The Scottish Government has announced that from 1 September, the meningitis B vaccine will be introduced to the routine childhood vaccination programme in Scotland.

Scotland map/CIA
Scotland map/CIA

Scotland is now one of the few nations in the world to offer the vaccination, which will offer protection against the life-threatening strain of meningitis to all infants.

The vaccination will be given in three doses at two, four and 12 months, with all infants in Scotland who are aged two months when the vaccine is introduced being eligible. The Joint Committee on Vaccination and Immunisation (JCVI) has also advised that when the programme starts there should be a one-off, catch-up programme for infants aged three and four months of age who will be attending for their routine vaccinations.

Additionally, in response to an increase in the number of cases of meningitis W, and based on advice from the Joint Committee for Vaccination and Immunisation, a MenACWY vaccine will be introduced to replace the MenC vaccine used in the adolescents and freshers vaccination programmes.

From 1 August that vaccine will be offered to students under the age of 25 attending university for the first time this Autumn, along with a catch-up programme for all 14 to 18 year olds.

Health Secretary Shona Robison said:

“These two new vaccination programmes will offer families in Scotland extra peace of mind.

“We’re delighted to be one of the first countries in the world to introduce a nationwide MenB vaccination programme to help tackle the effects of this disease, which can be devastating for children and their families.

“The Scottish Government has been consistent in its support for the introduction of this vaccine and today’s announcement underlines our commitment to ensuring the health and wellbeing of our children.

“Around 1,200 people – mainly babies and children – get meningitis B each year in the UK, and around one in 10 die from the infection.

“I am also very pleased to see the expedited launch of the MenW vaccine prevention programme for teenagers. This vaccine also protects against MenA, MenC and MenY, making sure young people are protected at such an important time in their academic lives.”

Chief Executive of Meningitis Now, Sue Davie said:

“We’re delighted to see these vaccination programmes moving forward and offering protection to new babies and young people across Scotland. Today’s announcement is a tribute to the tireless and selfless efforts of our supporters, for many of whom sadly these vaccines come too late. We are ready to support the introductions in any way we can.”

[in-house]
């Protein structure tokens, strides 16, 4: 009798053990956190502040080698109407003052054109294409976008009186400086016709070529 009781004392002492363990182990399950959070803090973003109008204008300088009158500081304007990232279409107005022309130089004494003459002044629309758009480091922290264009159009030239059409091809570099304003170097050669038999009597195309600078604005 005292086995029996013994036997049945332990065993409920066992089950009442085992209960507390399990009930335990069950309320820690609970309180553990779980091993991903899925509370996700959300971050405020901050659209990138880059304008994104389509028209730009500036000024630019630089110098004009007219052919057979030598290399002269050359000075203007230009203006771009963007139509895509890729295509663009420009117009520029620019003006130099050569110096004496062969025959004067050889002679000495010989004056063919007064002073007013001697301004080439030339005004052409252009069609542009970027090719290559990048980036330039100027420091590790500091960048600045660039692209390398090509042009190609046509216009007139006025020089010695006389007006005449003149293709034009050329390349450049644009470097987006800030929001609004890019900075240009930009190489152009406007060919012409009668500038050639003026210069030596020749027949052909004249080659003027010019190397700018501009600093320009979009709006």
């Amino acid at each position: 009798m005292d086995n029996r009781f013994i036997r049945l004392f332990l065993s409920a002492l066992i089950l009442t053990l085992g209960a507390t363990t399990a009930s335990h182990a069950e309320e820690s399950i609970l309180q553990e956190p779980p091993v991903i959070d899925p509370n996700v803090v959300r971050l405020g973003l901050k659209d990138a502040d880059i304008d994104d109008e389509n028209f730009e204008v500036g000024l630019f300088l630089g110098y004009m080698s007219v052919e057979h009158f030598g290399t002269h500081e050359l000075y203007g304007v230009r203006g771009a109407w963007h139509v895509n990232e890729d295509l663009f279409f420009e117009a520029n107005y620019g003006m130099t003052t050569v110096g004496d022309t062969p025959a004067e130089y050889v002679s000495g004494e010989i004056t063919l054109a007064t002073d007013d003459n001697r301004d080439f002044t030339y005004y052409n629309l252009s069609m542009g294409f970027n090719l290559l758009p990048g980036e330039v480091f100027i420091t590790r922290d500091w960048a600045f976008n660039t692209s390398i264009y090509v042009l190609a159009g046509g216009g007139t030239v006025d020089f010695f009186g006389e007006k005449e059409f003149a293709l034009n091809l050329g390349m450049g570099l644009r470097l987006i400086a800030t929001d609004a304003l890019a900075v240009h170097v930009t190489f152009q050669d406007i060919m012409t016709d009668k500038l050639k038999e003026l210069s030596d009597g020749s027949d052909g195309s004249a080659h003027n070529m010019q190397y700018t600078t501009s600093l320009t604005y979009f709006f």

Scotland Manager of Meningitis Research Foundation, Mary Millar said:

“On behalf of our Scottish members of Meningitis Research Foundation who have been affected by this deadly disease, we are delighted to welcome the MenB vaccine for babies and MenACWY vaccine for teenagers and students. These two programmes are the culmination of years of research which will spare countless families the trauma of seeing a loved one die or left seriously disabled by meningitis and septicaemia.”

Gemma Lessells from Inverkeithing said:

“My son Matthew contracted meningitis B in 2010 when he was 13 months old. He was quiet and had a temperature at 4pm. He started being sick at 6 pm and by 10 pm he was in hospital fighting for his life. He had cannulas everywhere, they were taking his blood pressure every 15 minutes. His heart rate was 210 and his temperature on admission was 40.9.

“We were incredibly lucky – Matthew survived, though has delayed expressive speech and suffered night terrors following his hospital stay. We are also in the process of discussing possible behavioural side effects with his Health Visitor, but other than that we have a gorgeous healthy happy boy with a laugh that lights up a room. I would not want any parent or child to go through what we did, and welcome news of the implementation of these two new vaccines in Scotland.”